“Scientific American” Report the Progress of the “New View of the Milky Way”

Author:WU Yuanwei       ArticleSource:       Update time:2020/04/14

Recently, the journal of “Scientific American” publish the cover paper named “new view of the Milky Way” written by Mark J. Reid, a senior radio astronomer of Harvard & Smithsonian Center for Astrophysics and ZHENG Xingwu, a professor of astronomy of Nanjing University in China.

As one of authors of this study, Prof. WU Yuanwei from the National Time Service Center of the Chinese Academy of Sciences, spend more than 10 years on this project, lead the study of the Sagittarius arm, that for the first time pinpoint the location of the Sagittarius arm far (~ 10 kpc) beyond the tangent point of the arm, one of the major spiral of our Galaxy, which is a substantive part of such “new view of the Milky Way”. Related results were published on the astrophysics Journal in 2019.

"This international Astrometry project, named Bar and Spiral Structure Legacy (BeSSeL) led by Prof. Mark J. Reid, Xing-Wu Zheng and Karl Menten, the director of Max-Plank Institute for radio astronomy, investigated the structure of the Milky Way with the technology called VLBI maser astrometry in the past of 15 years." Prof. WU said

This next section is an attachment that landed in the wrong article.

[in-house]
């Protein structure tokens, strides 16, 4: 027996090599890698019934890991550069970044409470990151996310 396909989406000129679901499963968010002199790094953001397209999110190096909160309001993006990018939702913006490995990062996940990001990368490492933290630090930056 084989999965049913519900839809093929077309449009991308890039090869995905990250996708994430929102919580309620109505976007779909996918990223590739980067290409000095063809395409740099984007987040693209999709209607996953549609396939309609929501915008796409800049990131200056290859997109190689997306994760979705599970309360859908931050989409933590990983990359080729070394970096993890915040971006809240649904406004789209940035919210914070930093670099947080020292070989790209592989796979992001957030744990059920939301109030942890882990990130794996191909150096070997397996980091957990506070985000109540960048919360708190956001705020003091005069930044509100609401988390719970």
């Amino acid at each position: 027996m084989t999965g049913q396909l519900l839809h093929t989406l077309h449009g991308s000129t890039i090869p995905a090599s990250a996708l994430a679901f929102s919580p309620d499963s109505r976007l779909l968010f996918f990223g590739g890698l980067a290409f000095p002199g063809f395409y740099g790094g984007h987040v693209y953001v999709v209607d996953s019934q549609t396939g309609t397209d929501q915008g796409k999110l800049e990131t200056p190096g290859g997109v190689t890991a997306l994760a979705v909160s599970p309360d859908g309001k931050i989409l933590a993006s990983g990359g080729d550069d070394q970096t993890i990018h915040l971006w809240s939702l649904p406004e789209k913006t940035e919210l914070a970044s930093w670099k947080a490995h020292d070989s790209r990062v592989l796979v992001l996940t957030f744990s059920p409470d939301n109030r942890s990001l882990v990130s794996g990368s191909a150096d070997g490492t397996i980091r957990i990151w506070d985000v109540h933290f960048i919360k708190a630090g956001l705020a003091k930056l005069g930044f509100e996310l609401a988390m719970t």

Researchers have measured about 200 parallax-based distances for young hot stars across large regions of the Milky Way. These data, which give us good coverage of about one third of the Milky Way, reveal at least four major spiral arms in the Milky Way, as well as some smaller features, and shows that the sun lies almost exactly on the central plane of the disk of the galaxy.

By modeling the motions of these massive stars, researchers estimated values for fundamental parameters of the Milky Way. The distance from the sun to the galaxy’s center is 8,150 ± 150 parsecs (or 26,600 light-years). This is smaller than the value of 8,500 parsecs recommended decades ago by the International Astronomical Union.

Also, they find that the Milky Way is spinning at 236 kilometers per second, which is about eight times the speed at which Earth orbits the sun, the sun circles the Milky Way every 212 million years.

Milky Way (credit by: Credit: Xing-Wu Zheng & Mark Reid BeSSeL/NJU/CFA)


For more related links:

Scientific American cover paper :

High resolution photographs of the Milky Way :

Trigonometric Parallaxes of High-mass Star-forming Regions: Our View of the Milky Way

Trigonometric Parallaxes of Star-forming Regions beyond the Tangent Point of the Sagittarius Spiral Arm